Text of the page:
Question i9-9900K now or wait?

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InvalidError

Titan
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My rule of thumb is 70% of the PSU's rated power is your max load. If you calculated your max load will be 650W, then you need ~850W
"PSU calculators" typically use inflated figures to begin with as overclocked single-GPU enthusiast systems rarely break 500W unless you are pushing your luck with impractical OCs or do silly things like add a cigarette lighter.
 
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"PSU calculators" typically use inflated figures to begin with as overclocked single-GPU enthusiast systems rarely break 500W unless you are pushing your luck with impractical OCs or do silly things like add a cigarette lighter.
Yeah, there's the fine print around that as well for the 3V+5v rails as they combine their power output and can affect some CPUs. They now depend more on the 12V rail, so it should be safe-ish even with less than 130W combined for those rails.

Cheers!
 
Using both 9900K and 2080Ti myself, and very happy with both performance wise. No complaints outside of initial costs, but that's the big hurdle here. I wouldn't personally wait for the 9900KS if you are OC friendly. Most 9900k owners at this point should be able get to 5Ghz all-core with proper cooling and a quality motherboard. If you don't overclock, then the 9900KS model makes sense. That said, with all the tech news this week, do you not have any interest in the Ryzen 9 3900X at the same price or X570 platform? I plan on getting one of those to upgrade my other 2700X based build since it should work with just a UEFI update on X470. Just a thought. Regarding 2080Ti, I'm doubtful there will be a faster version of this model. No way to know for sure though. Rumors seem to point towards using 16Gb GDDR6 vs current 14Gb in a "Turing Refresh" of sorts. Since Navi looks to be around 2070 or slightly above on average with performance, Nvidia doesn't really need to be to concerned at the moment at the very high end. I'm guessing a refreshed 2070 and 2080.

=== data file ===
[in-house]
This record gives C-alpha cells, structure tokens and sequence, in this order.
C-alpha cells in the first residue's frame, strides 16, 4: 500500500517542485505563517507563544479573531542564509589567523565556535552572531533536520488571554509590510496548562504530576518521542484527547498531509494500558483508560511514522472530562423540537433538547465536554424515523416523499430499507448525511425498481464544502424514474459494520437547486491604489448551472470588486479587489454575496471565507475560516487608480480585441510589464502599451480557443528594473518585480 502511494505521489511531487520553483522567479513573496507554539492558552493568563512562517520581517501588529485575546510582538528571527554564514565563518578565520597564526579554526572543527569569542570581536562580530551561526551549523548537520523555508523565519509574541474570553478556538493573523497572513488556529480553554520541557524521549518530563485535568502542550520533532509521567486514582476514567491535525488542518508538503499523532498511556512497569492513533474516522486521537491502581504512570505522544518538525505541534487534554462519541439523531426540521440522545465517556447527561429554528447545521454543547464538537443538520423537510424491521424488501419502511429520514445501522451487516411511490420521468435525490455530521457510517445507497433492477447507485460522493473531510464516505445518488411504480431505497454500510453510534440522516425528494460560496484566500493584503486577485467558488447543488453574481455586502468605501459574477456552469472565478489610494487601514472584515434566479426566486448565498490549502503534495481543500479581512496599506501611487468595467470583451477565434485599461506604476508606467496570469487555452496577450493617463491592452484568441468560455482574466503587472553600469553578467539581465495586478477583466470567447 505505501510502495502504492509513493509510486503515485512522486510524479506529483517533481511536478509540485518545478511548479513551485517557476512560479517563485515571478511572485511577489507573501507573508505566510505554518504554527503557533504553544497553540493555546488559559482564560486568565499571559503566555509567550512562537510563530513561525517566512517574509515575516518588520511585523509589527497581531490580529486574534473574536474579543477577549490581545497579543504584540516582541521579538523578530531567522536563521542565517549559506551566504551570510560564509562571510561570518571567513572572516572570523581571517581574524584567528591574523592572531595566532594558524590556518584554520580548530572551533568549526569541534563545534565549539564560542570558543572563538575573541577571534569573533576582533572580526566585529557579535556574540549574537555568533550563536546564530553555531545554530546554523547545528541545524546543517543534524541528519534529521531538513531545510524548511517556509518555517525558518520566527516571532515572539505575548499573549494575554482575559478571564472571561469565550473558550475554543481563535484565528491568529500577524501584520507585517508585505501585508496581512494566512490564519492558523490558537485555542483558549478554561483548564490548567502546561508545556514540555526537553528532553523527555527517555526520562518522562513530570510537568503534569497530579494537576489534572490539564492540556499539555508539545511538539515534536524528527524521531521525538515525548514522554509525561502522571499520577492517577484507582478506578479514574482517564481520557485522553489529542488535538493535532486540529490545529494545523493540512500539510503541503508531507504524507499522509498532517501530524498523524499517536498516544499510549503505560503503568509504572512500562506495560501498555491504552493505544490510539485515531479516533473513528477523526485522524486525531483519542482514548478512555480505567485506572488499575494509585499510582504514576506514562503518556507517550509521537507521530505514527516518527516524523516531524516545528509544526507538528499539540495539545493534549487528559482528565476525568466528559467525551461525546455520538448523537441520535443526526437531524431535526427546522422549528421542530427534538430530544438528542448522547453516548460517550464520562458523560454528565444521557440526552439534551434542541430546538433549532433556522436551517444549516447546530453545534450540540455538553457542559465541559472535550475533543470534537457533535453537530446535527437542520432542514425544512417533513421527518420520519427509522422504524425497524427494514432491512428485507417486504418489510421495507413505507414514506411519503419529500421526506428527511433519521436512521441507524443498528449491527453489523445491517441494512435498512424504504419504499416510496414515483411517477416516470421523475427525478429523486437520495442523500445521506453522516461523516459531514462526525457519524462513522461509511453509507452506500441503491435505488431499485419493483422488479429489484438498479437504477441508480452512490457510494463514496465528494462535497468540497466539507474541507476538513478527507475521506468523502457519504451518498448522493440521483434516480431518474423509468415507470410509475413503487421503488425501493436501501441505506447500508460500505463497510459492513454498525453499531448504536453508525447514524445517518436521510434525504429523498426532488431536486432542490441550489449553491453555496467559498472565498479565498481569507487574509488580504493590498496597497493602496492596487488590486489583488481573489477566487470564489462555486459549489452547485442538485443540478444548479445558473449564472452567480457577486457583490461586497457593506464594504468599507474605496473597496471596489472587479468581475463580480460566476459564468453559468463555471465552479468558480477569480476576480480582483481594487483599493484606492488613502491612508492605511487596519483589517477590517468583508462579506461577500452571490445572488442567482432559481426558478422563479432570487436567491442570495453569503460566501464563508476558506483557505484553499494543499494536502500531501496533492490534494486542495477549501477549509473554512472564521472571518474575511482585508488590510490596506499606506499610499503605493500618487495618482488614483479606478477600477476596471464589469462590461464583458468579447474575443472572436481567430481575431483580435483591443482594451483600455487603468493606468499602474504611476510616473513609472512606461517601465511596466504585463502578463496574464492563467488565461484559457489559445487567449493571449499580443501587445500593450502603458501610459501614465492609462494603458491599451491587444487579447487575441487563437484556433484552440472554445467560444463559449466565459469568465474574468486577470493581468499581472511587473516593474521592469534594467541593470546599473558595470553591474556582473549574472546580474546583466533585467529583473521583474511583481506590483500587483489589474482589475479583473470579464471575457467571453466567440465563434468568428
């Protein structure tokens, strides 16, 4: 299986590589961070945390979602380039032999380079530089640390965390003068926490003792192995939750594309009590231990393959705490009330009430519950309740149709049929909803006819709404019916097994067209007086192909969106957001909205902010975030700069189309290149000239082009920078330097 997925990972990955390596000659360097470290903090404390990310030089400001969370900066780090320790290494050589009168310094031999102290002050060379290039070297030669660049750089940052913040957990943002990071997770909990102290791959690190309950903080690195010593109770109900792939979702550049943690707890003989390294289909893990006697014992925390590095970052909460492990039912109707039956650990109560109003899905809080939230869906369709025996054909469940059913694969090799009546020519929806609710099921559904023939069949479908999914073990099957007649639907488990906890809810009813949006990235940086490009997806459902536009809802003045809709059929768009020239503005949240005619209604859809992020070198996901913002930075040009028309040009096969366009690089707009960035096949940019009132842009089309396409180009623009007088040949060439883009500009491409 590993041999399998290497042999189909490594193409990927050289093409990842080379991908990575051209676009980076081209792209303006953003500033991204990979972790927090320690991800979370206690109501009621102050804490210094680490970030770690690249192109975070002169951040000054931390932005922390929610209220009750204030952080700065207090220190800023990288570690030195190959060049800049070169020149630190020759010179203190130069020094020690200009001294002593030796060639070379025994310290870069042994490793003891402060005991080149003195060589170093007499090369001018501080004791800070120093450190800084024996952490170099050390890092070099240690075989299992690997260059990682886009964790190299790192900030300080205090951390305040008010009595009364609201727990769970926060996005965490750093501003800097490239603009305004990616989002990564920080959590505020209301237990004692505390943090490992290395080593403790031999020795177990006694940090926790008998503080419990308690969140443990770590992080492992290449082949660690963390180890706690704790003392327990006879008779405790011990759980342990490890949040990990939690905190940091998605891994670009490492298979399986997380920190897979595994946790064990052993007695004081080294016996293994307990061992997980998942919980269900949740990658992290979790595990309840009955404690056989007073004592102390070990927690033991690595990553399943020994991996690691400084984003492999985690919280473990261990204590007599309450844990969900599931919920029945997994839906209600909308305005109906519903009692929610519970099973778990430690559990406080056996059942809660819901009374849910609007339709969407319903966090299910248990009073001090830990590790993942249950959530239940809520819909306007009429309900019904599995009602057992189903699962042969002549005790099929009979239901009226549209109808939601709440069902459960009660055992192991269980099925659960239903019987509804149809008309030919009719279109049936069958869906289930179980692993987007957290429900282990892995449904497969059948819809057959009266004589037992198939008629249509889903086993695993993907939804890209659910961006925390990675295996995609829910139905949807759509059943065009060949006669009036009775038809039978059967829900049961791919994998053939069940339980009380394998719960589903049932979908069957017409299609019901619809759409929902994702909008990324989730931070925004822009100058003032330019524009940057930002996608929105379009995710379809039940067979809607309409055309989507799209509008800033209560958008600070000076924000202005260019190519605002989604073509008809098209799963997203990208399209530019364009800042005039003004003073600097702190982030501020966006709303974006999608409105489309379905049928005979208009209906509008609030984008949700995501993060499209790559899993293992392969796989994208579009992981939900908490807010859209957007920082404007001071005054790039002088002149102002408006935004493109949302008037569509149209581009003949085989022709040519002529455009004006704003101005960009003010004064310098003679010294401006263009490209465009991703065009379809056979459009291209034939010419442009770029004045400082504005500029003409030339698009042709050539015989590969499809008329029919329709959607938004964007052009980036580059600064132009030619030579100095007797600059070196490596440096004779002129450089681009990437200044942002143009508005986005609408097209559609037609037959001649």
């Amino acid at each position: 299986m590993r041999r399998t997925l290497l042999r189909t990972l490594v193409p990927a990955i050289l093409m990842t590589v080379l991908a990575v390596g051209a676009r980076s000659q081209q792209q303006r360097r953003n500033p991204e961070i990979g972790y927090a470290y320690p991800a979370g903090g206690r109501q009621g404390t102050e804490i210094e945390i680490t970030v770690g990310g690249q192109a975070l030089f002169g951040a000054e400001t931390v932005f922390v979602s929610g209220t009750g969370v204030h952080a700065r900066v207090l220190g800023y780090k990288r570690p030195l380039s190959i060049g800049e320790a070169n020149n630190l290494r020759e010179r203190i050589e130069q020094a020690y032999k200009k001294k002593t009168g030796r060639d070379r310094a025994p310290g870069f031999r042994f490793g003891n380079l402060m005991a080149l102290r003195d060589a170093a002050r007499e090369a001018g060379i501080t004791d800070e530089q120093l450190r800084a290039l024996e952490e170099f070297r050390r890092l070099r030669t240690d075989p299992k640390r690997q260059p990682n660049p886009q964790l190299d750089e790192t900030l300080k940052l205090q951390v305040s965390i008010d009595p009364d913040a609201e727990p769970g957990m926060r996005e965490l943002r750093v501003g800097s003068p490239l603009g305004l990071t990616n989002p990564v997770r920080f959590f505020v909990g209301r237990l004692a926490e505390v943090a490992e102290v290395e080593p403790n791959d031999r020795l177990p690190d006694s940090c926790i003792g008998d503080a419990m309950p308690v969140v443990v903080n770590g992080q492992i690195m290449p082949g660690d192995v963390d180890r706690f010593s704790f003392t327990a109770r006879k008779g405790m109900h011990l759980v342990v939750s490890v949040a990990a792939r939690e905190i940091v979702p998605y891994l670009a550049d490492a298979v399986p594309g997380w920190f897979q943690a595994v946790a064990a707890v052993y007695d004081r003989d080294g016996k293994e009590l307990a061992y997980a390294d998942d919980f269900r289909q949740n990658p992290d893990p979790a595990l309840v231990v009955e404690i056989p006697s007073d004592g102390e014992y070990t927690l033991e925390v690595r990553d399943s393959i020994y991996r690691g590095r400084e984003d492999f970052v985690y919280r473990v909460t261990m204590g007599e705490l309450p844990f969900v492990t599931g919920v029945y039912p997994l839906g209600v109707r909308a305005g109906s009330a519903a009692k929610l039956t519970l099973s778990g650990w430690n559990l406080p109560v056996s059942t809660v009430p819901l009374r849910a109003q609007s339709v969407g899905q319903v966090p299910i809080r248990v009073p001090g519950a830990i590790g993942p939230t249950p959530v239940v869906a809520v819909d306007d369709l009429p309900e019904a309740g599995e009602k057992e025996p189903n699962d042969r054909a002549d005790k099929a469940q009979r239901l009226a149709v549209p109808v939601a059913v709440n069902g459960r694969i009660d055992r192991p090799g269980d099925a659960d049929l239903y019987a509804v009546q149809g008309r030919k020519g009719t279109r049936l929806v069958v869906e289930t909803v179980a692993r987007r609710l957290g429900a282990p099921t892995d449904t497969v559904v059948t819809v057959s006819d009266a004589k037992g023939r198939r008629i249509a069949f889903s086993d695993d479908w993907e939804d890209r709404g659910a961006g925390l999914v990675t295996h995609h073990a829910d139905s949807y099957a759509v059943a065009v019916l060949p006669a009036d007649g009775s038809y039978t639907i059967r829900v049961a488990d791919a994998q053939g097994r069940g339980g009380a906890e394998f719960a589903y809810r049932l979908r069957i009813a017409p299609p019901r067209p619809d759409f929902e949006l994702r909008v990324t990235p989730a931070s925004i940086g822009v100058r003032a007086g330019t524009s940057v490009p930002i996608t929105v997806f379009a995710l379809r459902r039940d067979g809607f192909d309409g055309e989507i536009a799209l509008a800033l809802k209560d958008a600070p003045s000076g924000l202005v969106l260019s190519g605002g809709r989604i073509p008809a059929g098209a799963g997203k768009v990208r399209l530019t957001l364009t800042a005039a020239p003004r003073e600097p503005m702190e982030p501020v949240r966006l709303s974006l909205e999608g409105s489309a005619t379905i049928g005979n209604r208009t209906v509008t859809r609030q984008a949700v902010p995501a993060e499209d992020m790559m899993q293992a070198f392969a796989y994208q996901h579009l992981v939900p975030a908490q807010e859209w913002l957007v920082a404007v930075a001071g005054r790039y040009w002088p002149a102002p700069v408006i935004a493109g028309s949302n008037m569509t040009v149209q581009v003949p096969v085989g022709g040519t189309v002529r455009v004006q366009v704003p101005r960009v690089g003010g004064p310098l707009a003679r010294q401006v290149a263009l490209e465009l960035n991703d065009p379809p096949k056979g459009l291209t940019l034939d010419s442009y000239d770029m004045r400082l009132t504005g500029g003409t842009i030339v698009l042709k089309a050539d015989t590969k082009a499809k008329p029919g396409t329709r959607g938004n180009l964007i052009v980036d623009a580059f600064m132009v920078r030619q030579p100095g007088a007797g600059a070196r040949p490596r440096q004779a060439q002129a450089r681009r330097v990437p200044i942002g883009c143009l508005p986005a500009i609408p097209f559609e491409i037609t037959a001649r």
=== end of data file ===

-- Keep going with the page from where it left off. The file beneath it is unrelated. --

R_G_S

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Thanks for your thoughts, guys.

PSU
My 3 PSU options (all Seasonic Prime Ultra; grey items listed for ref. but not really under consideration due to, IMO, poor value):

750 W
Gold: £125
Platinum: £160
Titanium: £190

850 W
Platinum: £170
Titanium: £230

I was going to go with the 750 W Gold to keep costs down whilst still getting the best tech, aside from efficiency, but considering how long these PSUs last, thought about the 850 W for future-proofing (plus eff. boost), think 8-10 years from now (12 year warranty). Also, as I understand it PSUs are at maximum efficiency when drawing 50% of their max power, so depending on the system (and how it's used), the 850 W Platinum might be as efficient as a 750 W Titanium, no?